That's right, a DIY SWR meter and it's good for 5.8GHz too! The bad part is you MUST ME A MASTER AT SOLDERING (did I say that loud enough?) in order to build it. It only requires a few parts and is quite simple to work.
1 - SMA directional coupler (you must use one that encompasses the frequency you intend to test)
1 - Microwave detector diode (standard diodes will not work) - I used an Agligent HSMS-286
1 - Resistor: Value should be about 1K or so. not that important.
1 - Capacitor: ~.01 uF works. Anything from .1 to .001uF works, actually.
1 - A small coaxial cable with SMA end (I used RG316)
How to build it:
Basically the entire thing is made at the end of a coaxial cable. It is nothing more than a diode, capacitor, and loading resistor. All you are doing is rectifying the output of the directional coupler.
1. Strip the coaxial cable. Pull the shield back and twist it up. Trim the insulation off of the center wire as close to the shield as possible. Tin both the shield and the center element with solder. Trim the center element so that the distance from the tip of the element to the shield is less than 1/4" (6mm).
2. Set you multimeter to diode test. Figure out which end of the microwave diode is which. Put a small dab of soldering flux on the pins of the diode. If it is a multiple diode chip, I suggest trimming off the extra pins. Place the diode on something sticky so it doesn't move during soldering. Heat up the solder on the coaxial cable and touch it to the positive pin on the diode. Do not heat the diode directly. 600-700 degrees is a good temperature. After solder has flowed, remove heat.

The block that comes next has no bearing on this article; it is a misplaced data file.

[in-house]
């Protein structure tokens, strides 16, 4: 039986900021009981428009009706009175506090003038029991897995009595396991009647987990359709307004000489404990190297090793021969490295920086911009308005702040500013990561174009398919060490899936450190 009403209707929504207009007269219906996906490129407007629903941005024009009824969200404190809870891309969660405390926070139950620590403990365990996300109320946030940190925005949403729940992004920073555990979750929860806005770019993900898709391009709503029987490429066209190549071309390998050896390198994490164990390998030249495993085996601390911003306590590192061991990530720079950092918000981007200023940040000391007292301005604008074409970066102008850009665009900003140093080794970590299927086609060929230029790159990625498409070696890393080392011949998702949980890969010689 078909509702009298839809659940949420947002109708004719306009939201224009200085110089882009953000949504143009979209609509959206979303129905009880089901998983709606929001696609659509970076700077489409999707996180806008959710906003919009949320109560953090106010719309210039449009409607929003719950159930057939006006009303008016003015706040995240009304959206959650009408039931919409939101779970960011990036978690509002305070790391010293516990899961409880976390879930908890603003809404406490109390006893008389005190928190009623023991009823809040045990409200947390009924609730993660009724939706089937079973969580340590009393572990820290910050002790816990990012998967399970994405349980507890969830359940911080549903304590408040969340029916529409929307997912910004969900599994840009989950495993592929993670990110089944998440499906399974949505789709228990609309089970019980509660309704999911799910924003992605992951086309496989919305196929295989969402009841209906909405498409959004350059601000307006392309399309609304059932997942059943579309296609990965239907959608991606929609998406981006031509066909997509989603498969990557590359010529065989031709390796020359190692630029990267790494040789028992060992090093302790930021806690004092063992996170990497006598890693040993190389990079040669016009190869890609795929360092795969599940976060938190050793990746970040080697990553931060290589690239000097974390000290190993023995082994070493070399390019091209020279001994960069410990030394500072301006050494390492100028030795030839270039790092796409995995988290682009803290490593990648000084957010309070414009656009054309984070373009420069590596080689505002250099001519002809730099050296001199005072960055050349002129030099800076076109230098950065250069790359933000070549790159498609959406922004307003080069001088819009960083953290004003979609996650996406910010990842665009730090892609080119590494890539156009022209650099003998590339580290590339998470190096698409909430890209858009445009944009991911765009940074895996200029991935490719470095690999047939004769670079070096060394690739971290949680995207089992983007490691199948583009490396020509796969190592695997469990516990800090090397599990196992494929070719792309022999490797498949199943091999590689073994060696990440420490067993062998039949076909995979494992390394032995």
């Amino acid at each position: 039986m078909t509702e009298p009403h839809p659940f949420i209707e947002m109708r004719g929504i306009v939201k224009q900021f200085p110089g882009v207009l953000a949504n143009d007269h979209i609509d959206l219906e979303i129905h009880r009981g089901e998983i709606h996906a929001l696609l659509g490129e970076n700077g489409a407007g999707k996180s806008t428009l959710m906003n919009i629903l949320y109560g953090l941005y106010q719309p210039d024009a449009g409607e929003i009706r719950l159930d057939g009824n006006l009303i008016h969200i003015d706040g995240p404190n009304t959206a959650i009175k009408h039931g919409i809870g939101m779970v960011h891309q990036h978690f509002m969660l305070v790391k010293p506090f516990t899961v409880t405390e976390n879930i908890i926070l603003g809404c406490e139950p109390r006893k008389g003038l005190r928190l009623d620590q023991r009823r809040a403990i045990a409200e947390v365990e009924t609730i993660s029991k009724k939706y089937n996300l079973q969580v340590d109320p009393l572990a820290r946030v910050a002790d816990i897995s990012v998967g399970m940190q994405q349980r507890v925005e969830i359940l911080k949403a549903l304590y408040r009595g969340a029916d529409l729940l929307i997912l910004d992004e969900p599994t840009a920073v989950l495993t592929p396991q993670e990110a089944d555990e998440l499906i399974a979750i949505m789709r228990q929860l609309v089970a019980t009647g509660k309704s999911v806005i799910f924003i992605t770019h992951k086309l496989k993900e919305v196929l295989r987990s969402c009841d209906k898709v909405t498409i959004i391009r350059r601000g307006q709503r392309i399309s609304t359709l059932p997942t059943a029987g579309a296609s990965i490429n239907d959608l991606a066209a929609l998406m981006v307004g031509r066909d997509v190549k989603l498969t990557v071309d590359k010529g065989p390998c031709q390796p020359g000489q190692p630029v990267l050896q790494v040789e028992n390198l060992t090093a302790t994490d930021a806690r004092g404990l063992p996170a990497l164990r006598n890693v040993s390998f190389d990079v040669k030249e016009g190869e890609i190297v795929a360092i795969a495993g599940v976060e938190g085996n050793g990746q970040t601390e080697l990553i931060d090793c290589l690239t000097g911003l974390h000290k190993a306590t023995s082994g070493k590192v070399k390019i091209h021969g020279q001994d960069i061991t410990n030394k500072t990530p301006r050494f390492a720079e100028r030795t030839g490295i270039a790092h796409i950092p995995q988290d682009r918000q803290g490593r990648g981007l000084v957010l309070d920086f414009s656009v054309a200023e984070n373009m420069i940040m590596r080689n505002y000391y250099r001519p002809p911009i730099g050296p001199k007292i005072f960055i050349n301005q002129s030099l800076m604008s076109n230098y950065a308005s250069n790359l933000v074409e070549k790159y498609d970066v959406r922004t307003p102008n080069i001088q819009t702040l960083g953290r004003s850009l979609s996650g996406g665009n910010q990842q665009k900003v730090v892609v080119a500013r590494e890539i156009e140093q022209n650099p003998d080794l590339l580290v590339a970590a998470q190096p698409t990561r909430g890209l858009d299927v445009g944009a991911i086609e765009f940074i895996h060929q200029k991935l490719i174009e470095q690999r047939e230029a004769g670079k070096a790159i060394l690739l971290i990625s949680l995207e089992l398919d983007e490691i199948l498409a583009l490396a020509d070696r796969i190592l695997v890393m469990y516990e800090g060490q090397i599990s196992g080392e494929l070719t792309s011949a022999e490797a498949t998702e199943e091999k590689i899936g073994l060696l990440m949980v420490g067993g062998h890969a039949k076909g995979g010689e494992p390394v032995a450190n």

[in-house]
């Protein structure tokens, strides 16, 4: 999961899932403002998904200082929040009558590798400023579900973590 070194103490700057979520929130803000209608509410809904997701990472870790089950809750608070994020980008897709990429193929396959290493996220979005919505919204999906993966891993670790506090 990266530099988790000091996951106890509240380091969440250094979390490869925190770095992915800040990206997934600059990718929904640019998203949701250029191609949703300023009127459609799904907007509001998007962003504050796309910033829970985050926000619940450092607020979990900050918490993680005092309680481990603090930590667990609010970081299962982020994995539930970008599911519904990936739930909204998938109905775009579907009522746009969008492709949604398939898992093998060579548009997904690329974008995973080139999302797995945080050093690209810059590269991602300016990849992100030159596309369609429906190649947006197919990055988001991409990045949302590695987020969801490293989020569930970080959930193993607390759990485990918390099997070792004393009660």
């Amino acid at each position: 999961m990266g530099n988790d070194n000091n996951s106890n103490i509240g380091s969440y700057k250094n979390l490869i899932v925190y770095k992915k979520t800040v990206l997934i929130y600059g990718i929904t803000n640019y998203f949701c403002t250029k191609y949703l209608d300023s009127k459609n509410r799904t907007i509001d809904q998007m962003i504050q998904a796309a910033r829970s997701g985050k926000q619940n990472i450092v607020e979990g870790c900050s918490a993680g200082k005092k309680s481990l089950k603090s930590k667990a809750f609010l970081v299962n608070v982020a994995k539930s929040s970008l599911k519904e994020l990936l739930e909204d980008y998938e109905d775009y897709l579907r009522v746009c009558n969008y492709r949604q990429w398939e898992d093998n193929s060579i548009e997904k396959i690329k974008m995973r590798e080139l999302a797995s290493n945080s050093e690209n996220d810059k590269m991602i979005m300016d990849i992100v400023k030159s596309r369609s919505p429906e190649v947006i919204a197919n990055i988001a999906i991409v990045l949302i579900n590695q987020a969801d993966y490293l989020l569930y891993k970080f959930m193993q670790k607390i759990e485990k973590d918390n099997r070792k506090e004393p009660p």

3. Trim your resistor leads very short. Solder the resistor to the shield of the coaxial cable. Now bend the other tab of the resistor to touch the negative side of the diode. Heat this joint and add solder.
4. Now add your capacitor to the circuit. Be careful not to desolder the connection to the diode. The capacitor should be in parallel with the resistor.
5. Add your leads. You are measuring the voltage drop across the resistor. The capacitor will stabilize this voltage so it it readable. Lead length is irrelevant since this is now DC.
6. Once done, cover the meter in some non conductvie glue so it does not pull apart. You can stick it to a small circuit board or piece of wood if you like.
First you need to calculate p. p is your reflection coefficient. Vr is reverse voltage, Vf is forward voltage.
p = Vr/Vf
Ideally p = 0. Thus perfect SWR is acheived when there is no reverse power.
SWR = 1+p/1-p
Below is a video on how to read this meter:
From the numbers you get, you can calculate your SWR.